Don't let the carbon go

Be careful how land-use and land-cover changes

 
By Purnima Sharma
Last Updated: Sunday 07 June 2015

Don't let the carbon go

-- (Credit: EMKAY)Land-use changes are transforming land-cover at an accelerating pace. These changes in terrestrial ecosystems also affect essential parts of our natural capital -- climate, soils, vegetation, water resources and biodiversity. The antiquity of land-cover changes has been the subject of the early classics of environmental science. George Perkin's Man and Nature is a monumental assessment of data and theories on the effects of land-cover changes, particularly deforestation. But in recent decades, humankind has totally ignored the natural limits in use of land resources. While this can be attributed to ever increasing population pressure and family fragmentation, it is greed more than need that has impelled humans to go beyond the laws of nature. So the effects of human perturbations in nature are multifarious: environmental degradation, disruption of the hydrological cycle, soil erosion, landslides, and carbon cycle disbalance.

Land-use and land-cover change is significant to a range of themes and issues central to the study of global environmental change. Forests are generally considered as carbon (co2) sinks, because of their capacity to trap co2 for photosynthesis and sequester it in the form of biomass. What happens to this carbon when forests are cut is still a mystery. Whether it gets into the atmosphere, or somehow remains entrapped is something still unknown.

But, it is well known that if forests are destroyed and converted to agriculture or other uses, the specific carbon sequestering capacity of a land is reduced or becomes totally nil. Recently the Council of Scientific and Industrial Research (csir) funded a study of a watershed in Sikkim to analyse the impact of land-use on carbon dynamics. The study revealed that land-use change from dense forest to open forest, from open forest to agricultural land and to wasteland resulted in a net release of 9.4, 7.5 and 7.8 tonnes of carbon per hectare per year respectively.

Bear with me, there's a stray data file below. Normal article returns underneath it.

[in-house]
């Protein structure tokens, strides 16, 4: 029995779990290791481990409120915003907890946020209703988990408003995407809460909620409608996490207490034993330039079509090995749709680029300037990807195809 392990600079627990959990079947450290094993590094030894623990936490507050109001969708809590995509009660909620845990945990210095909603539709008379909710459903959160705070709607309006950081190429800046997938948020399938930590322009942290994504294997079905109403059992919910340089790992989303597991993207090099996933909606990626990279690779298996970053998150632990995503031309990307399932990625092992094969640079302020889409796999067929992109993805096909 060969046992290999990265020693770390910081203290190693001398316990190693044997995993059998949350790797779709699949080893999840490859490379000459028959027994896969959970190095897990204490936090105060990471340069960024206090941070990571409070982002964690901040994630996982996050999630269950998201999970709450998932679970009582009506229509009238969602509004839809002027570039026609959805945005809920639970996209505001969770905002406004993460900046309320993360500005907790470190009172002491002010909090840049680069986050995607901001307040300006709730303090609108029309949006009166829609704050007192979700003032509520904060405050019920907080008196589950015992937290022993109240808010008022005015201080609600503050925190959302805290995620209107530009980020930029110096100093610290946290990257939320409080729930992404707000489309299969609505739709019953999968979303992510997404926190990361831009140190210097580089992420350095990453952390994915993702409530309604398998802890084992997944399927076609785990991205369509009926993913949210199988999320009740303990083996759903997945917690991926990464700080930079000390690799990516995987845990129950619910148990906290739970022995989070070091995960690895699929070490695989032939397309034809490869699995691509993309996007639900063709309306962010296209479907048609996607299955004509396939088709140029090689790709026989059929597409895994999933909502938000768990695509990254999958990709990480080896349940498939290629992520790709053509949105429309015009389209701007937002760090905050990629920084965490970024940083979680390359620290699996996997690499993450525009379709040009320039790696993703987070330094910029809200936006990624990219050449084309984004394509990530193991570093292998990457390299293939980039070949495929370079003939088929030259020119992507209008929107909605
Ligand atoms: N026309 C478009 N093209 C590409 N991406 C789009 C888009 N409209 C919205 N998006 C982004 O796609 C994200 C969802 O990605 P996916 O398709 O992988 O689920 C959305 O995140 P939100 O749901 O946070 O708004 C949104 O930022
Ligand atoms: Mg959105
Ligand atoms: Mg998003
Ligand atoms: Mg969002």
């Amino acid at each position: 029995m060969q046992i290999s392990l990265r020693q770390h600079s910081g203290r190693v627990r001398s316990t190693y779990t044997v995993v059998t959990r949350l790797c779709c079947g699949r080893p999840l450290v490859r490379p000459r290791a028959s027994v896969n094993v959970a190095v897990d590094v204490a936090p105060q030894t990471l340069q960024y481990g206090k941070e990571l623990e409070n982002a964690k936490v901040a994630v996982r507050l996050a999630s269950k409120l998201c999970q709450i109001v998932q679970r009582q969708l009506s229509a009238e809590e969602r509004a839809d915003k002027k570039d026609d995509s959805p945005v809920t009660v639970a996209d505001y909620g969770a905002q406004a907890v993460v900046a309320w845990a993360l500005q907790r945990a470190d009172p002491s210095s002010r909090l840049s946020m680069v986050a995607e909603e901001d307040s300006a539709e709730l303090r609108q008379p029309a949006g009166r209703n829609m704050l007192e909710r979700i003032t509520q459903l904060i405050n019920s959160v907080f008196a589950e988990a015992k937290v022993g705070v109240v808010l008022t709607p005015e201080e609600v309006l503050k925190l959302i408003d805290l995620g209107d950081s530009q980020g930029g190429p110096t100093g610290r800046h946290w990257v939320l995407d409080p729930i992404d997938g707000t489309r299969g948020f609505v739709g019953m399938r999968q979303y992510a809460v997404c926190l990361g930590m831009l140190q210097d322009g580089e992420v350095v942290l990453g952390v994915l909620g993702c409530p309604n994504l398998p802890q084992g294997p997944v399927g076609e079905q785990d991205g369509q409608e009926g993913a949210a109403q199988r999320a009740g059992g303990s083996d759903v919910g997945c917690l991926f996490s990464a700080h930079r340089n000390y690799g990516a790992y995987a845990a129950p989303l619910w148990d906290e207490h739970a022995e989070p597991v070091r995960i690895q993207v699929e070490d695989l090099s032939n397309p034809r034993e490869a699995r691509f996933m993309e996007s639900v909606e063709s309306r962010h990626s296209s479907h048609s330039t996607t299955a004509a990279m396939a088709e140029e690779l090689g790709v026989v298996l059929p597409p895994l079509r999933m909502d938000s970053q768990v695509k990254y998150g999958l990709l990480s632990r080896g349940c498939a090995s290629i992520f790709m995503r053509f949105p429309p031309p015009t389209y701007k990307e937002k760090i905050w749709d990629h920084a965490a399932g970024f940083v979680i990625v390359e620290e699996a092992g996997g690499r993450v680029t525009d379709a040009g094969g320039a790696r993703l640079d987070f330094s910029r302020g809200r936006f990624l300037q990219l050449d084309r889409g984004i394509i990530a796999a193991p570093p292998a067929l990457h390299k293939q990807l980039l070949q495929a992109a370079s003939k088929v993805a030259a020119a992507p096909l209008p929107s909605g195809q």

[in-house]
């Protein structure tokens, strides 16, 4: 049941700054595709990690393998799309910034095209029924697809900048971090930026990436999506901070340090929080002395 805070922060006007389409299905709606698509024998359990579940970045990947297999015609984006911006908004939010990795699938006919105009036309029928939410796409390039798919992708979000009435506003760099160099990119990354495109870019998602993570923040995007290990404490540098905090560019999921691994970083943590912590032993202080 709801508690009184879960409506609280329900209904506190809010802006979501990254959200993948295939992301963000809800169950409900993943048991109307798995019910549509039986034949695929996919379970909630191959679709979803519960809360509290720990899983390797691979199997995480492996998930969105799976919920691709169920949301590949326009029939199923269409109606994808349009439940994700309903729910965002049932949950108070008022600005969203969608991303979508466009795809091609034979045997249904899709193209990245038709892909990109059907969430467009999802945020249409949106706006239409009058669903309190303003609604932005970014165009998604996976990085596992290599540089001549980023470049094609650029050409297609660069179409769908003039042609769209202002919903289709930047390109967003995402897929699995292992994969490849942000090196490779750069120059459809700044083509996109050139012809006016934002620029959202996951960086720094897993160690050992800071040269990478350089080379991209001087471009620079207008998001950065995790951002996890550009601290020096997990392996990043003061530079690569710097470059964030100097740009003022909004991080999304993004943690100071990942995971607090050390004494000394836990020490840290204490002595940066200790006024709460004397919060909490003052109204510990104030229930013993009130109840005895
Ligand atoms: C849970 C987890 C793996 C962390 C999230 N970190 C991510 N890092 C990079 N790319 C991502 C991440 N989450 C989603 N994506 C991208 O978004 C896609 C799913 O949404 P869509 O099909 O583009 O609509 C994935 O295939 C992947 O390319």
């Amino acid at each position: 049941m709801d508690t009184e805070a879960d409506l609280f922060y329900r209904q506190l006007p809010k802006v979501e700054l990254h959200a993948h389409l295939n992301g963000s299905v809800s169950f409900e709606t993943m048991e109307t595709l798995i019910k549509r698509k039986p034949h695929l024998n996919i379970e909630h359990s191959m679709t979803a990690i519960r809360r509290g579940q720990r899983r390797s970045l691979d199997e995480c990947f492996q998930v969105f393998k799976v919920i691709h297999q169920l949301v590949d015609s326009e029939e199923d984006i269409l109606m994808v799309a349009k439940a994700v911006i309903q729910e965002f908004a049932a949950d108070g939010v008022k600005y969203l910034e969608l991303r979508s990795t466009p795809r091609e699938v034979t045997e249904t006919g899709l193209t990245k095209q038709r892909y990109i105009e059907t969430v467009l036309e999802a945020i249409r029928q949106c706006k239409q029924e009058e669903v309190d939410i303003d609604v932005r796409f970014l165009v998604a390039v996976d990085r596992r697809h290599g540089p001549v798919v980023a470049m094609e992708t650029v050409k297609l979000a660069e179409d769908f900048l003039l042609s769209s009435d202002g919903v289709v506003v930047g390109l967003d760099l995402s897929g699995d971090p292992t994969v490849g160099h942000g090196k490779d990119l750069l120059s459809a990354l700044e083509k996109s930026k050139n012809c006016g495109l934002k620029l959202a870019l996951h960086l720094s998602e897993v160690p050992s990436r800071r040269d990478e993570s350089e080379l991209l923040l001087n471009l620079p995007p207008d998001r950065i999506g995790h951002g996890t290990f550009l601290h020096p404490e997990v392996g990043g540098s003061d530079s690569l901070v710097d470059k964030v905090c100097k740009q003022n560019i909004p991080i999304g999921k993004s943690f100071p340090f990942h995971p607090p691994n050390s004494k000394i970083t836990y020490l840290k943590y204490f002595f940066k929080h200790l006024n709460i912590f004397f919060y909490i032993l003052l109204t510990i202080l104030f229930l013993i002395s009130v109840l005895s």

Besides vegetation, soil is another major storehouse of carbon. Its storing capacity varies according to land-use -- which determines if this storehouse is a sink or a source of carbon. The soil carbon stock is controlled by a balance: carbon input from plant production, and output through decomposition. In forests, the soil remains intact and thus there is less chance of erosion. But in agricultural land, the soil is prone to erosion. Consequently, carbon gets eroded through soil, and the productive capacity of the land is degraded. The vegetation carbon stock and the soil stocking capacity are positively related to each other. The results of the csir study showed that dense forests can store 9.5 times more carbon than agricultural soil, and 1.8 times more carbon than open forest soil.

Agroforestry systems that support both forests and agriculture perform better than purely agricultural land in case of carbon sequestration. If one graded different land-use systems with respect to carbon sequestration, dense forest would rank the highest. This would be followed by open forests, agroforestry systems, agricultural lands and wastelands.

If the results obtained from the watershed studied by the csir are extrapolated to entire Sikkim (assuming that same conditions prevail in the entire state), the total carbon released in the state would amount to 22.16 x 105 tonnes annually. If the same result is applied to the entire Indian Himalayan forest area, the total release of carbon would be 520.6 x 105 tonnes annually.

Global warming is an enormous problem, and all of us are responsible for it. Increasing level of atmospheric co2 can subside to some extent through afforestation programmes, conservation of natural and plantation forests and finally opting for agroforestry-based economy rather than open agriculture.

Efforts should be made to allow carbon sequestration under the Kyoto Protocol. A key objective should be to identify and implement best available management practices to improve soil quality, thereby ensuring food productivity and sustainability while simultaneously reducing co2 concentrations in the atmosphere. Cropland expansion will undoubtedly continue in the near future, but land-cover modification through increasing intensification of agriculture, is likely to be of greater importance than further land-cover conversion.

Purnima Sharma is a senior research fellow at the G B Pant Institute of Himalayan Environment and Development, North East Unit, Itanagar, Arunachal Pradesh

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